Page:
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Orange County Hospitals are launching their own coronavirus vaccination systems after the County of Orange registration program immediately stumbled into roadblocks like poor communication, outages, glitches and language barriers.
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Since OC officials rolled out the registration website and app, Othena, scores of people have complained about not being able to register to get an appointment.
Last Tuesday, county Supervisor Don Wagner publicly said Othena “sucks” during the supervisors meeting.
Many people have told Voice of OC they’ve given up and are looking to hospitals, other counties and smaller health clinics for vaccinations.
Current distribution plans call for vaccinating health care workers, nursing home residents and people over 65 years old.
“To help expedite vaccine delivery and serve our community, UCI Health began immunizing its patients and UCI employees and emeriti who qualify under the plan. Now, our health team is stepping up to help Orange County vaccinate the next tier of eligible residents and workers.” reads a Jan. 19 update from UC Irvine Office of the Chancellor.
UCI isn’t alone.
St. Joseph Hospital, St. Jude Medical Center and Mission Hospital are vaccinating their senior patients.
But the required vaccination appointments are booked out for weeks, due to overwhelming demand.
“We know how frustrating finding available appointments can be. We are adding approximately 9,000 new appointments to our schedule each week, so please check the website often. We can only build out appointments for six weeks. As one week ends, we add a new week to the end of the schedule,” reads Providence’s website, the parent company.
Hospitals and counties across the state are hamstrung by the lack of a steady vaccine supply from federal officials.
Kaiser Permanente is also vaccinating people, but the health provider had to tweak distribution plans to focus on the most vulnerable because of limited vaccine supplies.
“While the State has increased eligibility to those who are age 65 or older, our current vaccine supply is limited. We are following state guidelines and prioritizing those patients in this group who are at increased risk. Due to this limited supply, we will be reaching out to members 75 years or older, as appointments become available,” reads Kaiser’s website.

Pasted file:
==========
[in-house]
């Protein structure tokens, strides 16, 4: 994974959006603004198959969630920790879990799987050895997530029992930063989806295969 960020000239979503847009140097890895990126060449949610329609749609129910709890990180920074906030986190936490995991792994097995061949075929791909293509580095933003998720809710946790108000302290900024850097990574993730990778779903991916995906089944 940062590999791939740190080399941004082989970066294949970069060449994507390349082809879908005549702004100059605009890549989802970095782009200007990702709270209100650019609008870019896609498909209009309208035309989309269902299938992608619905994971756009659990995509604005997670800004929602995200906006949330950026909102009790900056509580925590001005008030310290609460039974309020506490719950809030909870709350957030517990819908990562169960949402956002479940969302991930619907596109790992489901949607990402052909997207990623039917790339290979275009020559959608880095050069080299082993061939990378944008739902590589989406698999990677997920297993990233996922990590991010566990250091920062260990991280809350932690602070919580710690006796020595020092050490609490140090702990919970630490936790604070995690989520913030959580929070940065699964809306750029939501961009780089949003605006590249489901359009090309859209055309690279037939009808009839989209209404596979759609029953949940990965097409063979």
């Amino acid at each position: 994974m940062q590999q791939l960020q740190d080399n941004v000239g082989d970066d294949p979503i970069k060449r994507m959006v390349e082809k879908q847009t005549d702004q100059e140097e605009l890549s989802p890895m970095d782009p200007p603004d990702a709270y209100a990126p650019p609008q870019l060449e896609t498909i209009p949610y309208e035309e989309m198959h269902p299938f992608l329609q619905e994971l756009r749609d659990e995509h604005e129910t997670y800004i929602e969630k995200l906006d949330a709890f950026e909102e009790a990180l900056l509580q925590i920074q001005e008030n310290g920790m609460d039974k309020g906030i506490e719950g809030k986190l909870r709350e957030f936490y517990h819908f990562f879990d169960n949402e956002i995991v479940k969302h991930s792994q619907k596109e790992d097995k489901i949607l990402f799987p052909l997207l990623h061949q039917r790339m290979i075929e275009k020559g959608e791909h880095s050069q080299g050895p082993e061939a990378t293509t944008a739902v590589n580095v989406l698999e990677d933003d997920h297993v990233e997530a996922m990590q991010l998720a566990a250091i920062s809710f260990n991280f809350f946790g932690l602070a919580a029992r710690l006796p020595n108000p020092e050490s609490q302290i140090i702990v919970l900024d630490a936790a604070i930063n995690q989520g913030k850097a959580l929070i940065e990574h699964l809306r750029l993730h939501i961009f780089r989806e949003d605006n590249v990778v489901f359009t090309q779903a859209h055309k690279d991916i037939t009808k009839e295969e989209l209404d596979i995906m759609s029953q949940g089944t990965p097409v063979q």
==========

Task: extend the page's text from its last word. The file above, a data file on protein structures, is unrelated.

Santa Ana has also been hosting vaccination clinics for Anaheim and Santa Ana residents over 65 years old.
The two cities, with large Latino communities, have been hit the hardest by the pandemic.
Anaheim and Santa Ana have nearly 35% OC’s roughly quarter million virus cases and nearly 37% of all deaths.
Yet the two cities make up just over a fifth of OC’s 3.2 million residents.
Latinos, while making up roughly 35% of OC’s residents, account for 44% of all virus cases and 38% of the roughly 3,100 people killed by the virus.
Meanwhile, Latinos are being left behind in the vaccination efforts.
As of Monday, only 11% of the roughly 265,000 vaccinations have gone to the community, according to a vaccine tracker from the county Health Care Agency, which is updated weekly.
That proportion of vaccines hasn’t budged since the end of last year, according to the supplemental agenda for the county Board of Supervisors at their regular public meeting last Tuesday.
In comparison, whites received 42% of the vaccine, up from 35% last year. Whites make up over 38% of OC’s population, 37% of deaths and nearly 25% of cases.
Asian and Pacific Islanders account for 28% of vaccines, down from 33% last year. They account for over 21% of OC’s population, 19% of virus deaths and over 11% of cases.
OC Health Care Agency Research Director, Dr. Curtis Condon, said the vaccine tracker offers data from a host of vaccination points.
“The totals include vaccines administered by hospitals, clinics, and health systems like Kaiser and UCI Health,” Condon said in a Tuesday email.